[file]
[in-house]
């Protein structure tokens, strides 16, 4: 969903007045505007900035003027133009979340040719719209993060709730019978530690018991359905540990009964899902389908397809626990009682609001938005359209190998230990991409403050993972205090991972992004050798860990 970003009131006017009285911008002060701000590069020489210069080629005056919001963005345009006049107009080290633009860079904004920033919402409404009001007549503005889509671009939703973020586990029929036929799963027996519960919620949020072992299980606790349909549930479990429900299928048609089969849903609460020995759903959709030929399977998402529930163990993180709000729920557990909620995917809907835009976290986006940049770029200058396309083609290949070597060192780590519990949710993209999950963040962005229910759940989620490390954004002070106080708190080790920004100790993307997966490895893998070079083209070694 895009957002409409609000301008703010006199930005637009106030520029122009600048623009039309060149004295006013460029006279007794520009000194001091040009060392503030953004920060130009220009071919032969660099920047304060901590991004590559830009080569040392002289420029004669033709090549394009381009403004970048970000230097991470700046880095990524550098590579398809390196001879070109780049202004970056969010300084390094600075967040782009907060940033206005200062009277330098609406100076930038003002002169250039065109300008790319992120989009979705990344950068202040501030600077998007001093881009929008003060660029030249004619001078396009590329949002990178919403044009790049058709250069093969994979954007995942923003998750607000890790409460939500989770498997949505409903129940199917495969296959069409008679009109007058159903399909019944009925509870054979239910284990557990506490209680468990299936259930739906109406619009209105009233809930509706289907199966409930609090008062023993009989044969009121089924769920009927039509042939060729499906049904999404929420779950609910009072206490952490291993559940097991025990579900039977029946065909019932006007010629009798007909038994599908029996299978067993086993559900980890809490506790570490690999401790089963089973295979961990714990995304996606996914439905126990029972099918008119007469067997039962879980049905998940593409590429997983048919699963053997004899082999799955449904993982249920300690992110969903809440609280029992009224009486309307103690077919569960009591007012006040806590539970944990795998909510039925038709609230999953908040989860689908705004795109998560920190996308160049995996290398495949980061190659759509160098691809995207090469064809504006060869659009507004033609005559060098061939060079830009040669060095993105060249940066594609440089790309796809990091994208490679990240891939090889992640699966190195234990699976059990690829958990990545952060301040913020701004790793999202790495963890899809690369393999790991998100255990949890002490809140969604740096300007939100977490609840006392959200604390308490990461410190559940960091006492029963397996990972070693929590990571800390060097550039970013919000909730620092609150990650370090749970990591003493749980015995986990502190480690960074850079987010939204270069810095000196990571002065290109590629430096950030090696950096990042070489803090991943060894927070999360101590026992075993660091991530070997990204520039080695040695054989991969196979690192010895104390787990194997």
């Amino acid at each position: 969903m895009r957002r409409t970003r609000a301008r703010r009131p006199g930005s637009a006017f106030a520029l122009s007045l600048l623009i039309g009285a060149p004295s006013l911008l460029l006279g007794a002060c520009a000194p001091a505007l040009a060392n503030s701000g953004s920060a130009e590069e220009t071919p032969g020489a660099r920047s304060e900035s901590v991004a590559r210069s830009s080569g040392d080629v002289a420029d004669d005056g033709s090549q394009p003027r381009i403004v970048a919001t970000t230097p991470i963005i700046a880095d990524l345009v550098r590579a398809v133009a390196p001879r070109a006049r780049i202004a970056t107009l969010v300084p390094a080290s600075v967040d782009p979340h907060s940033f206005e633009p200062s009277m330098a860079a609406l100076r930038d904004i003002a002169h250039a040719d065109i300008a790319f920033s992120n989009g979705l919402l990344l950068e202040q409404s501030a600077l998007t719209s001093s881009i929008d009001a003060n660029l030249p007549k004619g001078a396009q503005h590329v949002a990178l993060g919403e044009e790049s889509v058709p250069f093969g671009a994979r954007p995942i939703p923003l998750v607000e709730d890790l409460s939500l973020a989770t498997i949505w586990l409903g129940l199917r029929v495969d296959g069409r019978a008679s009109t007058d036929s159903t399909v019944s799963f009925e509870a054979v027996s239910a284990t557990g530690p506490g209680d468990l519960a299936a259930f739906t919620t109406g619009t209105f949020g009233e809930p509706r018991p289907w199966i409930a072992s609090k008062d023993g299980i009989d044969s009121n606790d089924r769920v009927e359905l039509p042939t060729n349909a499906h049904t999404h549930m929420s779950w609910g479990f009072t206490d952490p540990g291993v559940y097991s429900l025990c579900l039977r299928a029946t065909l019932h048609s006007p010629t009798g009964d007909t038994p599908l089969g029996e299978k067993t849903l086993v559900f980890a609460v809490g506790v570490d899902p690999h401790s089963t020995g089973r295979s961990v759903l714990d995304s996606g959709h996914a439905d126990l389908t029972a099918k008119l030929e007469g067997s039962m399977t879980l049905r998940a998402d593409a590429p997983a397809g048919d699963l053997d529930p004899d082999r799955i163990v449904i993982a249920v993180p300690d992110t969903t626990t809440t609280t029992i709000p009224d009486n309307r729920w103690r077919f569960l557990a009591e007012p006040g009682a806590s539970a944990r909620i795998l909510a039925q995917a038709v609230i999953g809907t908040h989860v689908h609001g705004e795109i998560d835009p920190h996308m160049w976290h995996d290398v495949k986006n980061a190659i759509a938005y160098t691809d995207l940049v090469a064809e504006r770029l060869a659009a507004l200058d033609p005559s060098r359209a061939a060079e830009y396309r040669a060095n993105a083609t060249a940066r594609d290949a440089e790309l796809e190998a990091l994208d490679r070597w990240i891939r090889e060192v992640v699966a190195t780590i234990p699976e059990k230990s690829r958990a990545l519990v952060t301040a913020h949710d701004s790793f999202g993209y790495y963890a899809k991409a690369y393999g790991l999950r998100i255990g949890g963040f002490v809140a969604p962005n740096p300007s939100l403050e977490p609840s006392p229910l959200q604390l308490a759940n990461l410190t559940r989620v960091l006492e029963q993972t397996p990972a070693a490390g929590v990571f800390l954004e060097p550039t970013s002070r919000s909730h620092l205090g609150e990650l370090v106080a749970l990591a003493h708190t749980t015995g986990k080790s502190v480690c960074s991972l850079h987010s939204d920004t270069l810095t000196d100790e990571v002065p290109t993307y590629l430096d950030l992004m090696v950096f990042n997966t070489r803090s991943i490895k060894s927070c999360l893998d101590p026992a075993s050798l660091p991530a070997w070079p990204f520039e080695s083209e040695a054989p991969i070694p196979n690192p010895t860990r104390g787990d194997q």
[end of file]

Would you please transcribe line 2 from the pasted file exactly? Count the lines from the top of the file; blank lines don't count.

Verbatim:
């Protein structure tokens, strides 16, 4: 969903007045505007900035003027133009979340040719719209993060709730019978530690018991359905540990009964899902389908397809626990009682609001938005359209190998230990991409403050993972205090991972992004050798860990 970003009131006017009285911008002060701000590069020489210069080629005056919001963005345009006049107009080290633009860079904004920033919402409404009001007549503005889509671009939703973020586990029929036929799963027996519960919620949020072992299980606790349909549930479990429900299928048609089969849903609460020995759903959709030929399977998402529930163990993180709000729920557990909620995917809907835009976290986006940049770029200058396309083609290949070597060192780590519990949710993209999950963040962005229910759940989620490390954004002070106080708190080790920004100790993307997966490895893998070079083209070694 895009957002409409609000301008703010006199930005637009106030520029122009600048623009039309060149004295006013460029006279007794520009000194001091040009060392503030953004920060130009220009071919032969660099920047304060901590991004590559830009080569040392002289420029004669033709090549394009381009403004970048970000230097991470700046880095990524550098590579398809390196001879070109780049202004970056969010300084390094600075967040782009907060940033206005200062009277330098609406100076930038003002002169250039065109300008790319992120989009979705990344950068202040501030600077998007001093881009929008003060660029030249004619001078396009590329949002990178919403044009790049058709250069093969994979954007995942923003998750607000890790409460939500989770498997949505409903129940199917495969296959069409008679009109007058159903399909019944009925509870054979239910284990557990506490209680468990299936259930739906109406619009209105009233809930509706289907199966409930609090008062023993009989044969009121089924769920009927039509042939060729499906049904999404929420779950609910009072206490952490291993559940097991025990579900039977029946065909019932006007010629009798007909038994599908029996299978067993086993559900980890809490506790570490690999401790089963089973295979961990714990995304996606996914439905126990029972099918008119007469067997039962879980049905998940593409590429997983048919699963053997004899082999799955449904993982249920300690992110969903809440609280029992009224009486309307103690077919569960009591007012006040806590539970944990795998909510039925038709609230999953908040989860689908705004795109998560920190996308160049995996290398495949980061190659759509160098691809995207090469064809504006060869659009507004033609005559060098061939060079830009040669060095993105060249940066594609440089790309796809990091994208490679990240891939090889992640699966190195234990699976059990690829958990990545952060301040913020701004790793999202790495963890899809690369393999790991998100255990949890002490809140969604740096300007939100977490609840006392959200604390308490990461410190559940960091006492029963397996990972070693929590990571800390060097550039970013919000909730620092609150990650370090749970990591003493749980015995986990502190480690960074850079987010939204270069810095000196990571002065290109590629430096950030090696950096990042070489803090991943060894927070999360101590026992075993660091991530070997990204520039080695040695054989991969196979690192010895104390787990194997």